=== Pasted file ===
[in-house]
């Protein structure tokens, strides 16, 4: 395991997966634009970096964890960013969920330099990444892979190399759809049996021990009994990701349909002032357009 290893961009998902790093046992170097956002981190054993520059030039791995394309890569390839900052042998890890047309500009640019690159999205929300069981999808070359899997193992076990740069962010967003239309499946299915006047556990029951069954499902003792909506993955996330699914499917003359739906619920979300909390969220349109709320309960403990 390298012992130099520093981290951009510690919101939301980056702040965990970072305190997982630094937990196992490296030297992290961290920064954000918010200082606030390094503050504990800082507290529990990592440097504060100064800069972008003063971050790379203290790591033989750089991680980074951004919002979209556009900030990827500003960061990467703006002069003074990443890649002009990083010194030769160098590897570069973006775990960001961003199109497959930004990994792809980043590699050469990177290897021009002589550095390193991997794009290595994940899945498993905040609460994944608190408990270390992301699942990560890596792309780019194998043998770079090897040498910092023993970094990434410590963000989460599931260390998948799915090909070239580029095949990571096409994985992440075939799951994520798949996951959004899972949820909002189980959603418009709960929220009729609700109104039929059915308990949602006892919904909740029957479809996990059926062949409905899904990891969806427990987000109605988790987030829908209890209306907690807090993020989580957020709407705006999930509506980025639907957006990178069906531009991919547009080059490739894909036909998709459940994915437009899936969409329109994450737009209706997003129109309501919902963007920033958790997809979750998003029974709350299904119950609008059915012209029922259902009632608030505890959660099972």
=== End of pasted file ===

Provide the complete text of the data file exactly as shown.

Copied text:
[in-house]
């Protein structure tokens, strides 16, 4: 395991997966634009970096964890960013969920330099990444892979190399759809049996021990009994990701349909002032357009 290893961009998902790093046992170097956002981190054993520059030039791995394309890569390839900052042998890890047309500009640019690159999205929300069981999808070359899997193992076990740069962010967003239309499946299915006047556990029951069954499902003792909506993955996330699914499917003359739906619920979300909390969220349109709320309960403990 390298012992130099520093981290951009510690919101939301980056702040965990970072305190997982630094937990196992490296030297992290961290920064954000918010200082606030390094503050504990800082507290529990990592440097504060100064800069972008003063971050790379203290790591033989750089991680980074951004919002979209556009900030990827500003960061990467703006002069003074990443890649002009990083010194030769160098590897570069973006775990960001961003199109497959930004990994792809980043590699050469990177290897021009002589550095390193991997794009290595994940899945498993905040609460994944608190408990270390992301699942990560890596792309780019194998043998770079090897040498910092023993970094990434410590963000989460599931260390998948799915090909070239580029095949990571096409994985992440075939799951994520798949996951959004899972949820909002189980959603418009709960929220009729609700109104039929059915308990949602006892919904909740029957479809996990059926062949409905899904990891969806427990987000109605988790987030829908209890209306907690807090993020989580957020709407705006999930509506980025639907957006990178069906531009991919547009080059490739894909036909998709459940994915437009899936969409329109994450737009209706997003129109309501919902963007920033958790997809979750998003029974709350299904119950609008059915012209029922259902009632608030505890959660099972």